Fullerton College’s newest theatre production Scapino was an interesting twist of odd comedy and attempt at audience involvement.
The show directed by Chuck Ketter had a strange sense of wanting to be a decent comedy, but failed to capture the audience at large.
The play takes place in the early 1960’s at a seaport in Naples, Italy, in front a quaint cafe bar at the side of the dock.
It opens up with singing and waiters and waitresses setting the scene to open their Italian restaurant.
They all display the stereotypically Italian dialogue and attitudes.
It revolves around two sons, Ottavio and Leandro, played by Taras Wybaczynsky Jr. and Geoff Roullard, that fall in love with two women. This goes against both their fathers’ plans of an arranged marriage.
In hopes to run away with their new-found lovers, they beg one of their servants, Scapino, played by Gregory Cesena, a master of trickery and manipulation to help con their fathers into giving him money to help Ottavio and Leandro.
Scapino agrees to help but ends up complicating their dilemma with his schemes and deviousness.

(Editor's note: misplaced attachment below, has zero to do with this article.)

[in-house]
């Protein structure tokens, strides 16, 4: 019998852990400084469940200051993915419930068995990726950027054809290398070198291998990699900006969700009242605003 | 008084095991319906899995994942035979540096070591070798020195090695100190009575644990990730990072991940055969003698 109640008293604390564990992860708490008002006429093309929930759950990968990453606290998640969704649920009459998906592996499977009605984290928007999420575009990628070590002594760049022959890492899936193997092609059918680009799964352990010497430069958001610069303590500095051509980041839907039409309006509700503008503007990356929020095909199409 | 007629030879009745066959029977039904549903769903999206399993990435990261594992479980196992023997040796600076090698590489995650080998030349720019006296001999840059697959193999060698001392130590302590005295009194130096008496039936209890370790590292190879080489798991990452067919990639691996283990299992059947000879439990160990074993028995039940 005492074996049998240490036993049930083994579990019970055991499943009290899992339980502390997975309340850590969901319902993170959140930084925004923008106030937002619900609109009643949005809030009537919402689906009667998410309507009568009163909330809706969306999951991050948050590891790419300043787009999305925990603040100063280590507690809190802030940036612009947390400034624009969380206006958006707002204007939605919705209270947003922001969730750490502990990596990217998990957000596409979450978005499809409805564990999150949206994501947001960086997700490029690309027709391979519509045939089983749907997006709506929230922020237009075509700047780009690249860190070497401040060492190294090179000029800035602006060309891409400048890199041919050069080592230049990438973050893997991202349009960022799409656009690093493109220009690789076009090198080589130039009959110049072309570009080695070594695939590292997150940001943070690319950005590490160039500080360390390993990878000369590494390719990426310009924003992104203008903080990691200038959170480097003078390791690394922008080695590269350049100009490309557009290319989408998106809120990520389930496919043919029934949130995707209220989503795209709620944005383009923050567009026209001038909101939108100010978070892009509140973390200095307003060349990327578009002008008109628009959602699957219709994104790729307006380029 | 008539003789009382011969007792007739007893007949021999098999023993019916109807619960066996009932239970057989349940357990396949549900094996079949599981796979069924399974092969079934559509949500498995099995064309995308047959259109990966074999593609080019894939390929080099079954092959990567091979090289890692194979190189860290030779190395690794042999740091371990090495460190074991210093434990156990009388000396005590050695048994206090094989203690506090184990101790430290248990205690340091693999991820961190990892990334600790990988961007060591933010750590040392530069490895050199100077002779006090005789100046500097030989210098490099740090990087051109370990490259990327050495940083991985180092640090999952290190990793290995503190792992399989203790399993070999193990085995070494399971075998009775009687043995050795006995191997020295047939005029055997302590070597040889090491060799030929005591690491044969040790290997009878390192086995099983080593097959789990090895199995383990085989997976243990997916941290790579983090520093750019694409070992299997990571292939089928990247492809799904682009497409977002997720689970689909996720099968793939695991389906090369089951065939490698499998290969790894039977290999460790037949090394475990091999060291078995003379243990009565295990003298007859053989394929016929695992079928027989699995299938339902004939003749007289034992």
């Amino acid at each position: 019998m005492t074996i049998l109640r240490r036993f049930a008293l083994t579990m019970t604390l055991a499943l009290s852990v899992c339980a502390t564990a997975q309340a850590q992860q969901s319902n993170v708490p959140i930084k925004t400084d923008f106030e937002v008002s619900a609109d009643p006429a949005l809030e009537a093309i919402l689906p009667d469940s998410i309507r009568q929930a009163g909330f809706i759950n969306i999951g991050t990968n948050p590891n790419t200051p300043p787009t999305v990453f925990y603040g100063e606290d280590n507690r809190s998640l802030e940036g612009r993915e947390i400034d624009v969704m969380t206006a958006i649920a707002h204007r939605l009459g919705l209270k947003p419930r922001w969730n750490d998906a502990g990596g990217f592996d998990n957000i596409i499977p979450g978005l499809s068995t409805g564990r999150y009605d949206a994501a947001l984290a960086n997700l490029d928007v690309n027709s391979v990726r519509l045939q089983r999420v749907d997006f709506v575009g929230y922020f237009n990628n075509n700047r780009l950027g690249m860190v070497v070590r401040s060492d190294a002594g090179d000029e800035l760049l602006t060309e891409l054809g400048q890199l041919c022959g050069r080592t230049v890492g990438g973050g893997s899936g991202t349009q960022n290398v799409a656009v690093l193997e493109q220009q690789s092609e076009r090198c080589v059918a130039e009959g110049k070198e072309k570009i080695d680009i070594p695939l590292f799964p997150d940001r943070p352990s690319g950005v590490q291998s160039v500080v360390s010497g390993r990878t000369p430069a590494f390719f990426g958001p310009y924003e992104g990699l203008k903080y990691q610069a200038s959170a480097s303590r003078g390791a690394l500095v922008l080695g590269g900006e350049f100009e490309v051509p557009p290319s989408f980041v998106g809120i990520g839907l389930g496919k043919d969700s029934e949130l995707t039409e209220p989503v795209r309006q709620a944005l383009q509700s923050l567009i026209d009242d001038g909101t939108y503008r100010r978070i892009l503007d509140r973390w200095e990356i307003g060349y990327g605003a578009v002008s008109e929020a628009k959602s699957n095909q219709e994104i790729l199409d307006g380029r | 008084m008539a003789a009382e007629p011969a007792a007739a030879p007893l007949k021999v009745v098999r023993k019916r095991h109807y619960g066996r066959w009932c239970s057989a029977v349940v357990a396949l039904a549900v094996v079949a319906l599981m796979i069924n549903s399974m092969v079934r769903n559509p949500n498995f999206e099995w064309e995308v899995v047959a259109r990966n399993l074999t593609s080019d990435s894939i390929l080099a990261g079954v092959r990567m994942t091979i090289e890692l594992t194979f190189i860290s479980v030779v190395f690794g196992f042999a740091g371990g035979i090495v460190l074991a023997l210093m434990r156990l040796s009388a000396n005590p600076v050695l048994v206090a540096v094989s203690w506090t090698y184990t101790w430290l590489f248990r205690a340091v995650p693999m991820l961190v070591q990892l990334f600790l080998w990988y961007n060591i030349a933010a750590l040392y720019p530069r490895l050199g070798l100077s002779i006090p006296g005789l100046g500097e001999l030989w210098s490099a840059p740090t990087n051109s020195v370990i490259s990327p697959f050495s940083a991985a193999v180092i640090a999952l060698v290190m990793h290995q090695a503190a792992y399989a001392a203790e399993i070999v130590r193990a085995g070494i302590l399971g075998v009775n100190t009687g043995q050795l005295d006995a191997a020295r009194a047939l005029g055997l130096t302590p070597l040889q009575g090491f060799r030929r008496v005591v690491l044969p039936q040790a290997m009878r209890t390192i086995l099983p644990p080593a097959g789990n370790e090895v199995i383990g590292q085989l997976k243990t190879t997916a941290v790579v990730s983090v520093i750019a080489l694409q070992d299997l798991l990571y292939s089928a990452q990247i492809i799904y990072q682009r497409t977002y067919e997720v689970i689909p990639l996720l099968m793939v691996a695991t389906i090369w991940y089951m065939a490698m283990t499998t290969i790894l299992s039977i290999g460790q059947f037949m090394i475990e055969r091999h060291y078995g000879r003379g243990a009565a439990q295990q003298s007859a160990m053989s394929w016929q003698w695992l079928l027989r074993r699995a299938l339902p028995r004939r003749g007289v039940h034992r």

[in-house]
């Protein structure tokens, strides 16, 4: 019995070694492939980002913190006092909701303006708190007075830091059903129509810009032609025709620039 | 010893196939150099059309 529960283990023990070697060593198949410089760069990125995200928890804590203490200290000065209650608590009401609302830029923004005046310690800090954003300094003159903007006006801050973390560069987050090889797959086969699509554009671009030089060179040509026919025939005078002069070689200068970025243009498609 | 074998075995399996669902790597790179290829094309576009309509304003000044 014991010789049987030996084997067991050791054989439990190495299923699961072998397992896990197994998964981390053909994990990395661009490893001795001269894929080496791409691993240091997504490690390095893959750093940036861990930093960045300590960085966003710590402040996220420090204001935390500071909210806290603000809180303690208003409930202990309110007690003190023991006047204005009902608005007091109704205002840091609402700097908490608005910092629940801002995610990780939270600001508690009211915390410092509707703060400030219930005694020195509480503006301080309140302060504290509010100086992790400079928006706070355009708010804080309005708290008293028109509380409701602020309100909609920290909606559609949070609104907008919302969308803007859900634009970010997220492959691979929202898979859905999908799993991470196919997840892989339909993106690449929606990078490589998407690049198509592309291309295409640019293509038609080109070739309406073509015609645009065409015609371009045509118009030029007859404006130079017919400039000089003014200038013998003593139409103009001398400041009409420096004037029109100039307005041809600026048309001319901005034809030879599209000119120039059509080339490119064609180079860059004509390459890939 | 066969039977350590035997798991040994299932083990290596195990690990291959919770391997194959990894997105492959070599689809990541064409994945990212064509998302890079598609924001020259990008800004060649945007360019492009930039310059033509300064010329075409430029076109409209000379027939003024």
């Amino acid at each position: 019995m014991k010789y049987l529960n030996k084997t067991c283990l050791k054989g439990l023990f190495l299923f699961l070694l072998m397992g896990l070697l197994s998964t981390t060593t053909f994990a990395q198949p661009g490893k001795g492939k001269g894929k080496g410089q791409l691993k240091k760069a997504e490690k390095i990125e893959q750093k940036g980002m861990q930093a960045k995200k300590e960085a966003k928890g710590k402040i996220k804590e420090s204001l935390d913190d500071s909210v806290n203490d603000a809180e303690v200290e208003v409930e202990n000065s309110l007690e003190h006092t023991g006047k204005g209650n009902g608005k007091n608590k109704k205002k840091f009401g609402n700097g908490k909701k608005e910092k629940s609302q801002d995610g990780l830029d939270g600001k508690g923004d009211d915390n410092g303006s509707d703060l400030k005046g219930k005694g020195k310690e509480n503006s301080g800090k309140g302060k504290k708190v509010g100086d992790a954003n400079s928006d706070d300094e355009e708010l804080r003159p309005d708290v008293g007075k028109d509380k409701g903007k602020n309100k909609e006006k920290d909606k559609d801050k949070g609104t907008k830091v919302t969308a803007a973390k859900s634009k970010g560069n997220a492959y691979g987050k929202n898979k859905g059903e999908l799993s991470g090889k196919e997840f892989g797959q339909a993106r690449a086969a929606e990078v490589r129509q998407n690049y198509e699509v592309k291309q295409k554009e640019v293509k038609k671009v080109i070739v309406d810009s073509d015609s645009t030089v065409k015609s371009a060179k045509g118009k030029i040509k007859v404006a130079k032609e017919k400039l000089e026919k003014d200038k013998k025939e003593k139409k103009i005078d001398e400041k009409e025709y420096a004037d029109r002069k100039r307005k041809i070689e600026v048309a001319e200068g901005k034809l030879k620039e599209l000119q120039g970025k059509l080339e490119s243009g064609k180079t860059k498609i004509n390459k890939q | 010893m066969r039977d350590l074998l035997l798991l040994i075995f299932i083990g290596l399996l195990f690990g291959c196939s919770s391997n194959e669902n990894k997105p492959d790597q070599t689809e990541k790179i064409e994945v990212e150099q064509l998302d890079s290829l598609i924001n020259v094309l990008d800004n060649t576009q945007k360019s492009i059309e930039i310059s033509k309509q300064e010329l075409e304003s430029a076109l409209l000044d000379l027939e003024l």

Scapino, meets with the two fathers, Argante and Geronte who are played by David Anis and Theodore Lance and tells them outrageous stories about the their two boys getting into horrible situations that require money.
Once Ottavio and Leandro are given the money, they are able to reunite with their loves.
Things take a turn for the
scandalous when Zerbinetta, Leandros lone interest, tells the story of Scapino’s latest con against the two fathers to Geronte, Leandros father.
The supporting cast was good at bringing authentically funny moments to the show.
A standout of the show was the performance of Jessica Kuhns as a seductive waitress. Kuhns’ over-thetop character was not approached with an over-the-top attitude. The choice by the actress balanced out the persona used as comic relief.
One of the biggest problems with the show was the actors’ overdramatization of certain characters
and repetitive physical comedy.
Most of the show had most, if not all, of the characters continuously tripping over a rickety bridge. The gag was only amusing the fi rst fi ve times.
In fact, the show managed little laughs in between the fast-spoken dialogue. Essentially, it felt the words of the play were scarifi ced for the sake of highly stylized personas and colorful fl uorescent costumes.
The Scapino set was a memorable highlight of the night. The setting of Naples was easily felt in the crackle of the building paint and the use of a stationary boat.
As a whole experience Scapino was a comedy that made audiences laugh, however it has its deeply rooted fl aws. The verdict for this Naples odd ball comedy is “Oh, I like”.